Debit cards are like credit cards, except you pay by electronic transfer at the time of purchase. You can’t use them over the phone or over the Internet. They have an invisible PIN (Personal Identification Number) (4-digit password). They are more secure than credit cards, since the card number alone is not sufficient to make a purchase.
There are no transaction fees or interest charges to the user. The fees to the vendor are much smaller than for credit cards. The vendor gets his money right away. If there are insufficient funds the vendor declines the sale without loss.
Debit cards that have a 4-digit PIN are not as vulnerable as credit cards, but they still are vulnerable. Happily, thieves can’t use them on the Internet, even if they steal both the card and PIN. Sophisticated thieves replace the reader units or insert extra electronics into gas pump units to record account numbers and PINs (Personal Identification Numbers). They then can wipe out your account at any ATM (Automated Teller Machine) in the world.
Thankfully, the PIN is not stored inside the card where it could be extracted by thieves. It is stored in the bank’s server.
The original debit cards had mag stripes that were read by pulling them through a mag stripe reader in only one of four plausible orientations pulling toward or pushing away from you. The problem was the stripes were easily erased by stray magnetic fields, and the magnetic material gradually rubbed off. Even the cards made in 2017 have a stripe as a backup.
The next generation of cards had a gold-plated bump near the left end of the card. This allowed electric signals to pass through to a computer chip embedded in the card. You had to insert it into a slot flanked by two decoys, in only one of four plausible orientations. You inserted the card with the gold bump up, with the bump end first into the slot. The problem was the conducting gold plate was very thin and easily wore off. Further, finger grease on the contact stopped the card from working. You can sometimes revive a card by cleaning the bump with DeOxit Red. Even the cards made in 2017 have a gold bump as a backup.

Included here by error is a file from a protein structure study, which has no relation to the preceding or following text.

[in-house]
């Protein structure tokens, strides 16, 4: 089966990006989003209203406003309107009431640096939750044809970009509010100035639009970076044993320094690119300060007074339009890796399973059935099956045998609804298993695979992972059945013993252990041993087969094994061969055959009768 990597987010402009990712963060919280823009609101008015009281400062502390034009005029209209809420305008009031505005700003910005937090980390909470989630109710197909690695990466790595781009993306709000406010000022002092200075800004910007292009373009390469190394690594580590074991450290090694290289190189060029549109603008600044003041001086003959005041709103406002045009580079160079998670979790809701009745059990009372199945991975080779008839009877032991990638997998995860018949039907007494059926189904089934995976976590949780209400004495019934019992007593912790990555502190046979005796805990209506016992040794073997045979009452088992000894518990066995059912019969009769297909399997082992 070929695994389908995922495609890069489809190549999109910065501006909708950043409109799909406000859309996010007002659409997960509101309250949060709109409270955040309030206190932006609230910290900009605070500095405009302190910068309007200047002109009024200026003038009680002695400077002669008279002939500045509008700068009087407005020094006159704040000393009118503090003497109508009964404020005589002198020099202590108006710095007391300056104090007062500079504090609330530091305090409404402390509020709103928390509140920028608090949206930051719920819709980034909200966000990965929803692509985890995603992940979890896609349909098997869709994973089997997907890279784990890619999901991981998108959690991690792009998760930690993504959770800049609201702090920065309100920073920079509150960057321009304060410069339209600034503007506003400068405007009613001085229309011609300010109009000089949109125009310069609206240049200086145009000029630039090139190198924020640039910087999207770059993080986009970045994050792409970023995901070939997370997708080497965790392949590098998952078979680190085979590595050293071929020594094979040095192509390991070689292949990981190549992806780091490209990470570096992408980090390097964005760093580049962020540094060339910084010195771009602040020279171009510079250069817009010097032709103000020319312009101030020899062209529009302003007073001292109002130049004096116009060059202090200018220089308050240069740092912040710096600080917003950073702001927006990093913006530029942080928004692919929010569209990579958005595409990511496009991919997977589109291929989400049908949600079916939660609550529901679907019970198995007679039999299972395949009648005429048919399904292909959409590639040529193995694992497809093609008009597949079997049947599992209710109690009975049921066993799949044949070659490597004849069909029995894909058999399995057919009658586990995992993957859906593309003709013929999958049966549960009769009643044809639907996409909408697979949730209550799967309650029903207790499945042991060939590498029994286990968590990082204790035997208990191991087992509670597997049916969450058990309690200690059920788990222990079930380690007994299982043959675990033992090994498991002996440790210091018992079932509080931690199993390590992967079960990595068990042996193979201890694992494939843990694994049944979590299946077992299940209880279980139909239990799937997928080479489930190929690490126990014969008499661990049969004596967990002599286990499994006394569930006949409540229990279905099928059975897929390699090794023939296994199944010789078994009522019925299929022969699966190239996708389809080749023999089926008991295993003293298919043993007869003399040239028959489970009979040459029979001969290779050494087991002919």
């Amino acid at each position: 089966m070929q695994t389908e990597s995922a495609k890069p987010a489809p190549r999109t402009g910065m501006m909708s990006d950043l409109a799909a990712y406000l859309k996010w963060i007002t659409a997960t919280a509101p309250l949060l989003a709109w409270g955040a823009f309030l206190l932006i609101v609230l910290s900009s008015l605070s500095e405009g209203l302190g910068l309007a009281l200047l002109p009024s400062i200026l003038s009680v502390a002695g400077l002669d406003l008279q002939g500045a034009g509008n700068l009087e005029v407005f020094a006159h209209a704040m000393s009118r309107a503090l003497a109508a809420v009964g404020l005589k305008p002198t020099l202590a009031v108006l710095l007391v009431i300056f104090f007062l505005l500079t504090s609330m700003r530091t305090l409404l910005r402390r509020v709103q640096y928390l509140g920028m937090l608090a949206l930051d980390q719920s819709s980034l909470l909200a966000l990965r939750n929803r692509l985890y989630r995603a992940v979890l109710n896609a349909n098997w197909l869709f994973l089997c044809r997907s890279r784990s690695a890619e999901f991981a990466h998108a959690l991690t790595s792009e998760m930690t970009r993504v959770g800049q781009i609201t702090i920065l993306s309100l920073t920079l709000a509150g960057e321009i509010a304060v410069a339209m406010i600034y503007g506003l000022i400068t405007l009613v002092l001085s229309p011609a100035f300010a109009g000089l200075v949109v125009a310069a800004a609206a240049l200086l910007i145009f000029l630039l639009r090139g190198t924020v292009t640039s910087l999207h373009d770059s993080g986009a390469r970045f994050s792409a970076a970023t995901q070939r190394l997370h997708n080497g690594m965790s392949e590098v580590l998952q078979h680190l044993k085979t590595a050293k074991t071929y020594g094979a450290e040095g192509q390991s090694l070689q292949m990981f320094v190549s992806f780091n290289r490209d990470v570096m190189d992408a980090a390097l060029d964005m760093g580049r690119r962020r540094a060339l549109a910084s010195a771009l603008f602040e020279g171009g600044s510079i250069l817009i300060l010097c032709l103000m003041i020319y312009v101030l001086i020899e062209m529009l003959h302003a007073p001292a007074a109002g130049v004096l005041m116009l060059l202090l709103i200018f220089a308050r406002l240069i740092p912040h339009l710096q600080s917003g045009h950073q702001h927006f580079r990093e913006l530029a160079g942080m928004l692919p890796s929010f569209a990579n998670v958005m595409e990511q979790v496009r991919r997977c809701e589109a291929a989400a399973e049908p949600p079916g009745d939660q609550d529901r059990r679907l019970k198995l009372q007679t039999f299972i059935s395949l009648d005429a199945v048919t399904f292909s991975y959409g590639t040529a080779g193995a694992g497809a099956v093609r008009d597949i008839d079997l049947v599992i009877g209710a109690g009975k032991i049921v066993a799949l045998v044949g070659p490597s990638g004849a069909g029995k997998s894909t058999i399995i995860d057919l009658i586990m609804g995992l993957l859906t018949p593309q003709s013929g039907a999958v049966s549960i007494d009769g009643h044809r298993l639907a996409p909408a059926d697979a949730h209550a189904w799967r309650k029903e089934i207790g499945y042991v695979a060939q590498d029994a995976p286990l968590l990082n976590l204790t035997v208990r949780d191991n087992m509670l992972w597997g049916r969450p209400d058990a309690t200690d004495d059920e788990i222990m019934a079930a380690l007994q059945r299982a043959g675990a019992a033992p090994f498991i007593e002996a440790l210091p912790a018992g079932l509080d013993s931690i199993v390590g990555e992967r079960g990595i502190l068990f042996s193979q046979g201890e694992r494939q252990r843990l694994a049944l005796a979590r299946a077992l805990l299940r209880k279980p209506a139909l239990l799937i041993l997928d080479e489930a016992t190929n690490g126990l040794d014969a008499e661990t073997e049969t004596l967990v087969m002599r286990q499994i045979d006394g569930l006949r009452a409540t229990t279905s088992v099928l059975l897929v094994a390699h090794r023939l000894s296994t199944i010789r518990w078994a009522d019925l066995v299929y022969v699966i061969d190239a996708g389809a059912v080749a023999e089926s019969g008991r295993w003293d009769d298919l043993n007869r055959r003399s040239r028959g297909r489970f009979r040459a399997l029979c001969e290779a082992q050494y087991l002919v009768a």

The latest generation of card has a symbol usually on the upper right corner of the card. All you have to do is slowly tap that symbol onto a matching one on the vendor’s terminal. They don’t even have to touch. For sales under $100 you usually don’t even need to enter a PIN. The disadvantage is a thief can use your card until you report it lost or stolen. The advantage is the whole sale is much faster, and not just because you do not have to enter a PIN. Even if you have a touchless card, you can still make your purchases via the gold bump. There is an idiotic flaw in the design. The cashier must ask the customer if they have a credit or debit card. She must enter that choice into the cash register which then primes the reader to accept the correct type. It should figure it out for itself.
We need to invent a debit card that works over the Internet. It could look like a standard debit card. You would insert it into a card reader attached to your computer. It could also look like a USB (Universal Serial Bus) fob. It might even be done purely with software. It would work using digital certificates.
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